“A good hockey stat first of all has to be useful.”

“The real achievement is to take something that’s complex and make it simple.”


Hockey Abstract

Rob’s personal page where he puts all his work. This site is a wealth of information–everything from Quality Starts to “Oz Coke charts” (AKA player usage charts) to historical comparisons. Your one-stop-shop for Vollman’s writing.

Hockey Prospectus

Another great site with a ton of great hockey writing from a bunch of today’s smartest minds.

>>E-mail me your fantasy hockey questions at hashtaghockey [at] gmail [dot] com, and follow me on Twitter, @Hashtag_Hockey

^^Podcast is embedded in this post. Click here to download the .mp3 file.

Can’t wait to get on iTunes so I don’t have to embed the files! I’m this close too, there appears to be a problem on the iTunes side…waiting to hear back from their tech support >_>

A player spotlight podcast today, with a twist: I did a top-10 list of forwards and defensemen by CorsiOn (min 10 GP). Talked a bit about how underlying stats like Corsi don’t always illuminate how well a player might do for fantasy, and gave lots of examples. For reference he’s the list.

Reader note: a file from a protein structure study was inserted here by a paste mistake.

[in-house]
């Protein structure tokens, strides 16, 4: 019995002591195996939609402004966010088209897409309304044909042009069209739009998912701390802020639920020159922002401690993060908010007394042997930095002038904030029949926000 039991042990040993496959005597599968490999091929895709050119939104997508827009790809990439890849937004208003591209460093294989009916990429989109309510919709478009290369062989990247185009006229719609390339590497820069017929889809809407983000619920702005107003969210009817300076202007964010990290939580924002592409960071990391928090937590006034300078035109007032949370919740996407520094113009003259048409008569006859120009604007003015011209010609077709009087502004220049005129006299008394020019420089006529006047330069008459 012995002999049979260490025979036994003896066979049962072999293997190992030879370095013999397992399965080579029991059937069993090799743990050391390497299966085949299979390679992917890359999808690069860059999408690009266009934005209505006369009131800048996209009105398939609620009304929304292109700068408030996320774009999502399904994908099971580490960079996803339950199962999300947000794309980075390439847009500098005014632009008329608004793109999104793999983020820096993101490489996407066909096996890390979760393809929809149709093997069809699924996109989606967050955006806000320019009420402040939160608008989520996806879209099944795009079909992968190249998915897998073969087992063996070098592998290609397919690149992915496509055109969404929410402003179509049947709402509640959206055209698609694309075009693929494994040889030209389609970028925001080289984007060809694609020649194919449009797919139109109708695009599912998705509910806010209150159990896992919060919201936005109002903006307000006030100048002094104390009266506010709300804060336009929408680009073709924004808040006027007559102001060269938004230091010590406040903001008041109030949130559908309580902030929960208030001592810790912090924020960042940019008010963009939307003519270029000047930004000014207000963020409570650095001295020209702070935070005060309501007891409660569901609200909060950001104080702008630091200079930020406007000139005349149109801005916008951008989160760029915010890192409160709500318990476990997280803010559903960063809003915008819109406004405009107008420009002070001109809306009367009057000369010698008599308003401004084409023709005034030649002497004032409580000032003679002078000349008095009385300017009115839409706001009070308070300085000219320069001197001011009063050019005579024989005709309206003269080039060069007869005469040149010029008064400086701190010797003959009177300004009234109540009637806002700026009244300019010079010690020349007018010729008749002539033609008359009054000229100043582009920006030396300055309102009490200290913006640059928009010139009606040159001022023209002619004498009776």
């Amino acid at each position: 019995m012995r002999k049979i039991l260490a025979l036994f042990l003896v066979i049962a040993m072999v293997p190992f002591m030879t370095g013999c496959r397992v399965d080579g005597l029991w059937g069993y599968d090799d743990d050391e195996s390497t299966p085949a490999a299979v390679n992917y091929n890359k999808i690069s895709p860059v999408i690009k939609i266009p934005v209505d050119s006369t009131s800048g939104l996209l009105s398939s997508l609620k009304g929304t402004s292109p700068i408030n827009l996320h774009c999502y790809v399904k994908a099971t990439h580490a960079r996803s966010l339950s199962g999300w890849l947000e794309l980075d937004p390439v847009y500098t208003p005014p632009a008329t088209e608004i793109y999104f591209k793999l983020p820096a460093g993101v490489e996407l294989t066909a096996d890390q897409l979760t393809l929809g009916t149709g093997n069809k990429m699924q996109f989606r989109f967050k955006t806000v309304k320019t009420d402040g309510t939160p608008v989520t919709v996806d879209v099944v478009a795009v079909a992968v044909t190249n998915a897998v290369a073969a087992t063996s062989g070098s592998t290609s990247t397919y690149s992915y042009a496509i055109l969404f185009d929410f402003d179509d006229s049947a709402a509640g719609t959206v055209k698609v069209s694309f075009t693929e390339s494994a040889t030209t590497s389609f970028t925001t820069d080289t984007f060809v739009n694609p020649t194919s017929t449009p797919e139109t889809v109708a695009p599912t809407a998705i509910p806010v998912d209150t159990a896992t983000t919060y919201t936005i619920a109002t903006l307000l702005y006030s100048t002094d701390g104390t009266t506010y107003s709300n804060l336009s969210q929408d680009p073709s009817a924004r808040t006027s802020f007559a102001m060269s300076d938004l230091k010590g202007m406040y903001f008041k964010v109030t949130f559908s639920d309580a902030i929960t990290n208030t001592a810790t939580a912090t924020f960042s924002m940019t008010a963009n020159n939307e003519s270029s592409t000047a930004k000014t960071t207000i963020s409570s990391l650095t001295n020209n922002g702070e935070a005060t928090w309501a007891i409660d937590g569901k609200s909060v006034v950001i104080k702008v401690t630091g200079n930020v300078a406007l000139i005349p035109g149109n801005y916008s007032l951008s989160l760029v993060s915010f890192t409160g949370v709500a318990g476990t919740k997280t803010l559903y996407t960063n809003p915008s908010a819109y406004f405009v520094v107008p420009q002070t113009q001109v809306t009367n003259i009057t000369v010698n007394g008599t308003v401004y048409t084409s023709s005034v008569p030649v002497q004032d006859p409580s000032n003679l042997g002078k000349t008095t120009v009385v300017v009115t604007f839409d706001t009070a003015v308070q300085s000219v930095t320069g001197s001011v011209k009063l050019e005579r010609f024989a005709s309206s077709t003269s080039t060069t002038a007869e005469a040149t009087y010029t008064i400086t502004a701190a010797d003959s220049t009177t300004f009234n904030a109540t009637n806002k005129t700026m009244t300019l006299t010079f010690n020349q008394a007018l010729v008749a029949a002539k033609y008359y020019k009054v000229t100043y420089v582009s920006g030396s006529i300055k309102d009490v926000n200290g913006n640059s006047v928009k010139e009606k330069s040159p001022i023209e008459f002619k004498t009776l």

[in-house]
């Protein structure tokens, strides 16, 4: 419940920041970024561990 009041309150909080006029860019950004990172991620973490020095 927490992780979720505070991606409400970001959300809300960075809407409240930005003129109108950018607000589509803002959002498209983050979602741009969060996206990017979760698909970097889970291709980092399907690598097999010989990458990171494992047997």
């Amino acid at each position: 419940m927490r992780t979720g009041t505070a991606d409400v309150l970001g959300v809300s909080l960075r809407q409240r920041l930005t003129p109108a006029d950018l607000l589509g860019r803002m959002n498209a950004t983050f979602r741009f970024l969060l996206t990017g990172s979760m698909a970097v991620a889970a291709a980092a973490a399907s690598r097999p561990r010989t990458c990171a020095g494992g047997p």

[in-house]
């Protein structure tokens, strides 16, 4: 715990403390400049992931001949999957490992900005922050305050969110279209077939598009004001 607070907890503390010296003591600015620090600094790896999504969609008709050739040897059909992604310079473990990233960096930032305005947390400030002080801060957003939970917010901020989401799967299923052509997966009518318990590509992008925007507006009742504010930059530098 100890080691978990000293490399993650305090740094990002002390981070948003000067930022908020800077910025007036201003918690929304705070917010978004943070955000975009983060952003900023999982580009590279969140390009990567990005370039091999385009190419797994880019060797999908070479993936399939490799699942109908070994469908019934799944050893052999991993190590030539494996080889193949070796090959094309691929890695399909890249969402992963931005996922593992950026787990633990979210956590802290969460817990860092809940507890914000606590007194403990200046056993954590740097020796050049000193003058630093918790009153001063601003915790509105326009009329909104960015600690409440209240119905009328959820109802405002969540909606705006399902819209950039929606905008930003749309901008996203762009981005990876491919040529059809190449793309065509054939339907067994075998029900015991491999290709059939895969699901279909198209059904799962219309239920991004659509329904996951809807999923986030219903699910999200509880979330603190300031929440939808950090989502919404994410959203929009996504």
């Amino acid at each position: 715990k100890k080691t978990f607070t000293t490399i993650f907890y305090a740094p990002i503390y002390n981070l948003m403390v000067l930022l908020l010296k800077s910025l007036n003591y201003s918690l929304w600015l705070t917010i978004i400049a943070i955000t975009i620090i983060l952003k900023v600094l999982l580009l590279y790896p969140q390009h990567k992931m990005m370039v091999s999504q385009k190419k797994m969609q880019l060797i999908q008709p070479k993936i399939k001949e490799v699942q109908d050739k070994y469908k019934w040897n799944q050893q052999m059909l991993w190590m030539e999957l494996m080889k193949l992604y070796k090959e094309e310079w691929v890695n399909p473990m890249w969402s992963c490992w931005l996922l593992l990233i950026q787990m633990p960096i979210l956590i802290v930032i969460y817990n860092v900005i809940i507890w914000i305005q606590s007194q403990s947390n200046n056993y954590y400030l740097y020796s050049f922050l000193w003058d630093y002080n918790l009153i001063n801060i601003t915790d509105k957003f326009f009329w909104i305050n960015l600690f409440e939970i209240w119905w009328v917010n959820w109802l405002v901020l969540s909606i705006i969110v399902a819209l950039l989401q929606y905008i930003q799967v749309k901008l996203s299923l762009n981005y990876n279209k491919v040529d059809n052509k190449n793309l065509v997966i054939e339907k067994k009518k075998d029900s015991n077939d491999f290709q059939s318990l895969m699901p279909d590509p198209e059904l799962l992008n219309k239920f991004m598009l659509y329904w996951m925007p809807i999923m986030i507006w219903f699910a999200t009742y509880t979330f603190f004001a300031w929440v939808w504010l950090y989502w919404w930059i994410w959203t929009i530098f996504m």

• 10. Davis Drewiske (LA) 16.4, (1+2=3), +1, 4 PIM, 8 SOG, 13:46, 6.9% on ice
  •  9. Dennis Wideman (CGY) 17.5, (3+6=9), -1, 4 PIM, 33 SOG, 24:53, 7.5%
  •  8. Paul Postma (WPG) 18.8, (1+4=5), -2, 2 PIM, 17 SOG, 16:04, 7.1%
  •  7. Zdeno Chara (BOS) 19.2, (2+3=5), +2, 14 PIM, 31 SOG, 25:29, 9.5%
  •  6. Johnny Boychuk (BOS) 19.3, (1+1=2), +3, 6 PIM, 22 SOG, 20:33, 10.9%
  •  5. T. J. Brodie (CGY) 19.6, (0+4=4), +4, 0 PIM, 11 SOG, 17:57, 9.1%
  •  4. Erik Karlsson (OTT) 23.0, (6+4=10), +6, 8 PIM, 63 SOG, 27:04, 5.8%
  •  3. Marc Methot (OTT) 23.6, (0+3=3), +1, 14 PIM, 14 SOG, 22:22, 7.0%